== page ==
MILLY MAHONEY (d. 2015) If you had the invincible Mildred Mahoney as a teacher you no doubt received a gift that keeps on giving. One of the most accomplished teachers at Pine Mountain during the Community School years and founder of “Little School,” Mahoney’s wise educational counsel was nationally recognized as foundational to the creation of Head Start. The creation of the pre-school program in the deeply rural area of Eastern Kentucky and her careful assessment of the early childhood education program, trained a core of superb teachers and inspired the founders of Head Start as they created guidelines for the national program. Her early work set the bar for “Little Schools” across the country. Through Head Start the lives millions of children were changed and they were given the skills and confidence to enter the educational process and families were guided as they moved forward with their children. Her contributions to the life experience of children, their families and to the total community will be forever honored and remembered by those she served.

MARY ANGELA MELVILLE (1886-1977) – Following Ethel de Long Zande’s death in 1928, the PMSS Board turned to Mary Angela Melville to assume Mrs. Zande’s duties as an interim associate director of the School. She was hesitant, fearing that Katherine Pettit, the longtime co-director and co-founder, might consider her a young, interfering “whippersnapper.” Nonetheless, Melville’s excellent negotiating skills brought about a workable relationship for the two years that she served. Those skills most likely came from her previous experiences as a field representative for the Credit Union National Extension Bureau (CUNEB) when she organized credit unions in mostly rural Southern communities. Miss Melville was not a stranger to the School. From 1916 to 1920, she worked in the office and, as an effective speaker, raised funds for the School. She had an innovative approach to education, as reflected in her writings, that was barely recognized at the time. It is only now in a review of her work at the School that her contributions are being seen in their true light as ahead of her time and formative for the years that followed. [AAE]

GLADYS HILL (1906-1952) – Teacher, Counselor, Secretary, Interim Director, Hill’s service to Pine Mountain School was longer than any other staff, including the founders. She started under the supervision of Katherine Pettit and remained at the School until the administration of Burton Rogers. When she died suddenly of a heart attack in 1952 she left a gap in leadership, inspiration and institutional memory. Her colleagues said of her that she “was born to teach. She had a personal, compassionate interest in all children [that] brought from them the best they were capable of.” She established the Cooperative Education program at the School which received national praise from the editor of Consumers’ Cooperation, the official publication of the Consumers’ Cooperative Movement in the U. S. A.. An excellent film produced by the Harmon Foundation on the Cooperative Movement at Pine Mountain was captured for national distribution in 1941 by the award-winning film team of Ray and Virginia Garner. Colleague Fred Burkhard noted that “Pine Mountain was her home. She gave it everything she had, and it was more than most people knew. She never entered into campus politics, no matter who came or went. She had a job to do, and politics was not a part of it. She got along with all the students who were bright and who were poor and who could not learn fast…. She knew the whereabouts and the doings of all former students and workings of the people of the community. She worked through several administrations and got along with all of them. She was quite a woman.” The tributes to her fill two folders in the archive, but the hole she left in the hearts of many at the School could not be easily filled.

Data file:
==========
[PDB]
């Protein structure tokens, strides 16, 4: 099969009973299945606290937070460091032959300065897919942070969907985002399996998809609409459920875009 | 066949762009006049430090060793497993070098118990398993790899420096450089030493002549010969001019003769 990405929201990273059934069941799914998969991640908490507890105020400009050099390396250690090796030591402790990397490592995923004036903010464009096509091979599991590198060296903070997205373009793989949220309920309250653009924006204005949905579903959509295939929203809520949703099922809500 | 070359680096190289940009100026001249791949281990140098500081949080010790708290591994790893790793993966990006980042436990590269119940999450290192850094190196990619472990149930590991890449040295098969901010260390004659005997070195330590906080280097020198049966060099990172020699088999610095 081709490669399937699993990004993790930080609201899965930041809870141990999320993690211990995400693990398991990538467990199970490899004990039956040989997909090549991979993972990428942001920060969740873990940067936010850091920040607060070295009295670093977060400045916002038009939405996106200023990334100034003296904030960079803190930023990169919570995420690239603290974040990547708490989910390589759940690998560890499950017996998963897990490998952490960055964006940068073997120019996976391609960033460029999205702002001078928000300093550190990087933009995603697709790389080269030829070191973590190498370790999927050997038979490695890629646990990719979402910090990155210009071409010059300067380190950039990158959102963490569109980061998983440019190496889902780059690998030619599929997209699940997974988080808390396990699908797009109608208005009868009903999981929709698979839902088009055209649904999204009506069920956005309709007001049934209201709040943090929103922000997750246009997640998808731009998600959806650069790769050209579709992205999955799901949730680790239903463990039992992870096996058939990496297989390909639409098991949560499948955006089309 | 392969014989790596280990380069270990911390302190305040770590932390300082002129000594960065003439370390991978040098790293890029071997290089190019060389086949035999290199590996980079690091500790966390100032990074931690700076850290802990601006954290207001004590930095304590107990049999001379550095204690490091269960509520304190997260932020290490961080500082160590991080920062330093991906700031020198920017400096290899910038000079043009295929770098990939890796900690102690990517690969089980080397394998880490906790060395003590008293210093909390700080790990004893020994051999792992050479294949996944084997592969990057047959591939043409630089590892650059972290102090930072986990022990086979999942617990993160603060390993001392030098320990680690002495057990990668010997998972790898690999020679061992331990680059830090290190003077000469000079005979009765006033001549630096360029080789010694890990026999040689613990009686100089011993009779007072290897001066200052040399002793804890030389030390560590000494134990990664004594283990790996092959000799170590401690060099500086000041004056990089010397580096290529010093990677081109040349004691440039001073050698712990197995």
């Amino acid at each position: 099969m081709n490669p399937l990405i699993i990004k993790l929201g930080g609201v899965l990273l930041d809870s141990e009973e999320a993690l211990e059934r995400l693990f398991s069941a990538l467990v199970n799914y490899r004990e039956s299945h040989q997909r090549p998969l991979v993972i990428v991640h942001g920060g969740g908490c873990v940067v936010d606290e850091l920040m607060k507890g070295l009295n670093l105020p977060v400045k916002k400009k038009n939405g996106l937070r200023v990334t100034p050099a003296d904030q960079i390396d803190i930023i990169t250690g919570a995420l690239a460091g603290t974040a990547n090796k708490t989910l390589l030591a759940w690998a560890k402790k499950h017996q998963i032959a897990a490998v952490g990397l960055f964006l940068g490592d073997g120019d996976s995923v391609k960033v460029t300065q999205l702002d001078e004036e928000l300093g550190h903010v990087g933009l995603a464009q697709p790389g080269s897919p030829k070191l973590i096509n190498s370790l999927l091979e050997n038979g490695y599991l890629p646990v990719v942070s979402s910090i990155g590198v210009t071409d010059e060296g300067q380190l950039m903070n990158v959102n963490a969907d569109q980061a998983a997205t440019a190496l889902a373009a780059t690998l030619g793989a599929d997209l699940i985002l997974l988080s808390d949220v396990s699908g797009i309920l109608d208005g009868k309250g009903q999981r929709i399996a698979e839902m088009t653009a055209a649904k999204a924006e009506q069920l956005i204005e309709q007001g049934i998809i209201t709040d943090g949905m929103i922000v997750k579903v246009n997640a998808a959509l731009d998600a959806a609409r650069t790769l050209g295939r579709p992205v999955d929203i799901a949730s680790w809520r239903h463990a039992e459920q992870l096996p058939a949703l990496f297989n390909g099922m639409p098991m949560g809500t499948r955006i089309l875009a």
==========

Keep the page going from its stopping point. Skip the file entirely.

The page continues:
BECKY MAY HUFF (b. 1906) – Student, TeacherWeaver, Dancer, Dyer, Becky was one of the first students to come to Pine Mountain Settlement School. Her name appears frequently in the records of the School and often in association with her skills at weaving. Under Katherine Pettit’s instruction, Becky became a master weaver. Pettit, long an admirer of weaving skills followed Becky as she left the School to attend Berea College and later as she taught at various locations including Aiken Hall in Olive Hill, KY. Becky also studied vegetable dyeing of wool with former PMSS staff member, Wilmer Stone Viner, in Saluda, NC. In 1930 Pettit wrote to Becky inviting her back to Pine Mountain saying that, “I am especially anxious to have you because I think you have a real understanding of our desire to do the old things and not just make mercerized…things and that you will help to hold up the standards upon which this department [weaving] was started. Becky replied that she could “hardly wait to get back to Pine Mountain again. I feel like I’m really going home again.” Before she arrived, Evelyn Wells at Pine Mountain arranged to send Becky to Amherst where she would be further trained in folk-dance so she might also instruct in that area when she came to PMSS. The weaving program only lasted two more years and at the end of 1932 Becky May left to marry Ova Sexton and the School moved into the Glyn Morris boarding school years, where weaving did not hold the same level of interest to the new Director.